Now how did the prints compare to other machines, well this is where some issues start to creep up. No matter what I tried, I got a messy base on all of my prints. Overhangs clearly suffered from poor cooling and from closer inspection I would say that it’s design of the layer fan which seems to only be cooling the top side of the prints. Also, this machine isn’t the quietest so having it in the same room that you’re sleeping in might not be the greatest idea if you’re running a long print. The noise on this printer was between 52.2 and 59 dB which isn’t the quietest but isn’t the loudest either. Once again, since updating the stepper drivers and firmware aren’t an option we’ll be limited to what comes stock with this machine. As long as you’ve turned off your retraction settings, you should end up with decent quality prints for the price point.
So is this machine really worth the money? If you’re just starting out and don’t know if it’s something that you’ll want to keep using, then this is a pretty low risk option, however if you intend to modify or use this machine for product production than I would spend a little more to get a device which is both repairable and upgradable. Now days, there’s quite a few options out there and for a very affordable price. Here’s my final verdict. For a novice I give a solid 6/10, it works well as long as you know how to take care of it. If you’re a Tinkerer or using it for production then I give it a 3/10 since it will be very limiting in its use cases. So although I see this machine having quite a bit of potential I do find that there are better options out there.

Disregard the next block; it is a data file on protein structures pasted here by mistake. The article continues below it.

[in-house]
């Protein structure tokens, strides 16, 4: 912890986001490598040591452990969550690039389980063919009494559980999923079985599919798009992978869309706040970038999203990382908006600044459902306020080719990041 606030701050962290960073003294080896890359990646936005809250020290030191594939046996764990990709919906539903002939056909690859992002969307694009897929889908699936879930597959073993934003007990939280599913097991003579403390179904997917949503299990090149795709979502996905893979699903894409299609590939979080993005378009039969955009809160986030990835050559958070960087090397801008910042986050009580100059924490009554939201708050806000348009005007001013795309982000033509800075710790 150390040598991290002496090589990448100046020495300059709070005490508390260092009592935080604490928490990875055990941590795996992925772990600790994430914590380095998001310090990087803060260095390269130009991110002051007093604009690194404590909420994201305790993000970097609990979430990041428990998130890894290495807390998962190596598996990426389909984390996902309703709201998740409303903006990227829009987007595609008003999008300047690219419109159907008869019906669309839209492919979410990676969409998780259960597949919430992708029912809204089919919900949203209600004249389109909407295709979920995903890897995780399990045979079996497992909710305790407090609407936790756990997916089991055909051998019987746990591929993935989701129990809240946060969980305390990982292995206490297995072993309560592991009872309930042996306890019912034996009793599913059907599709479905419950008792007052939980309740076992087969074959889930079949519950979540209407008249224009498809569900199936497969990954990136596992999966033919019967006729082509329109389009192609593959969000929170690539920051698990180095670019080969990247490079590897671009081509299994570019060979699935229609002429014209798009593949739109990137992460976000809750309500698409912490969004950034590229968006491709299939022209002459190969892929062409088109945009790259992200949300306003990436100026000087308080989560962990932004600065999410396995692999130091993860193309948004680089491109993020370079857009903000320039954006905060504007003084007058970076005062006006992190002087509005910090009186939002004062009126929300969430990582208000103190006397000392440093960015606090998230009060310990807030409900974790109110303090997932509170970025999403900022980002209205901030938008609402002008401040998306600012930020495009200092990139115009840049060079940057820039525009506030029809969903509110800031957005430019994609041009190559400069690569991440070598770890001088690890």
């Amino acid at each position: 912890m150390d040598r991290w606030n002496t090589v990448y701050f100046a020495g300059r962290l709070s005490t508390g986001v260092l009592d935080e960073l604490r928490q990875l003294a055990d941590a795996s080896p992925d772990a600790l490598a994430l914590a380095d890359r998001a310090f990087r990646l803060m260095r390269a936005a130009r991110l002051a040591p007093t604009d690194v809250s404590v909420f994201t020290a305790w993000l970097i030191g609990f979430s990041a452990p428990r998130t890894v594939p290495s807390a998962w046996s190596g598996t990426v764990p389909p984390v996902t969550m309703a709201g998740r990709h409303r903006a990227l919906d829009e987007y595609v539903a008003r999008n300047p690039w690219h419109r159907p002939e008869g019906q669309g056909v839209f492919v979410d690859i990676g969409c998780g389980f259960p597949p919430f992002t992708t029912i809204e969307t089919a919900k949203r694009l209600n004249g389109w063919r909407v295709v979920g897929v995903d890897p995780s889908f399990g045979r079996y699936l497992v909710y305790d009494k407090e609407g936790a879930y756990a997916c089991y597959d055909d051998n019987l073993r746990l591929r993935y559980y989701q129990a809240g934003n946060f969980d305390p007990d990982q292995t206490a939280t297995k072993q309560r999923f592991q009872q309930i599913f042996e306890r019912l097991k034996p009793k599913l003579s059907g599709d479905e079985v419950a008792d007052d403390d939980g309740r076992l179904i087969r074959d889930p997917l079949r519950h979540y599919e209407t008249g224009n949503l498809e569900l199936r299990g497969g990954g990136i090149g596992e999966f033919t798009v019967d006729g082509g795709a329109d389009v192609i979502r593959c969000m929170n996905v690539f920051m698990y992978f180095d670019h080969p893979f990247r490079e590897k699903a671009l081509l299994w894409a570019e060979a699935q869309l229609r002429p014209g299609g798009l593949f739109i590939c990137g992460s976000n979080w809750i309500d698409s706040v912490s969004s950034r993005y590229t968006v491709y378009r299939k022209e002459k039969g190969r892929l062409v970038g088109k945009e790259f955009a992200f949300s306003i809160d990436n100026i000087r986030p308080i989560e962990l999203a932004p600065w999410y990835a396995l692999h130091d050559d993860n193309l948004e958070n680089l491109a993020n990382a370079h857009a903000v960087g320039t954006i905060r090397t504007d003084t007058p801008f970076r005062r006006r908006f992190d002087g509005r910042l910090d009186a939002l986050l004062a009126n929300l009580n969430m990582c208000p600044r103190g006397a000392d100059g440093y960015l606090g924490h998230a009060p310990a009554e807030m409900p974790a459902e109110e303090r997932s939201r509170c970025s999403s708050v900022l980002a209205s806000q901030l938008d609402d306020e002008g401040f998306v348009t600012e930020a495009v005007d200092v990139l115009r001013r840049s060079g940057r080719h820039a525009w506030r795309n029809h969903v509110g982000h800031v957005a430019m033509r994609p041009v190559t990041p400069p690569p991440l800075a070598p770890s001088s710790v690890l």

Just a reminder to those of you watching that I will be posting the transcript on my main website and that if you want to go through this video in more detail you can do so by changing the play settings. This can be done by hitting the gear icon on the bottom right-hand corner of your screen and changing the speed settings. I hope you guys enjoyed this video and I hope to see you guys soon. Thank you and take Care.
Yasmeen completed both the 2D and 3D animation course at Algonquin College and worked in the animation industry as a freelancer for a number of years before being hired to manage the 3D printing services at ItsYeBoi. While using the Alias of "Jenny" during her services, she was responsible for the testing, maintenance and upgrading of the machine while also filming and developing 3D printable assets for various projects.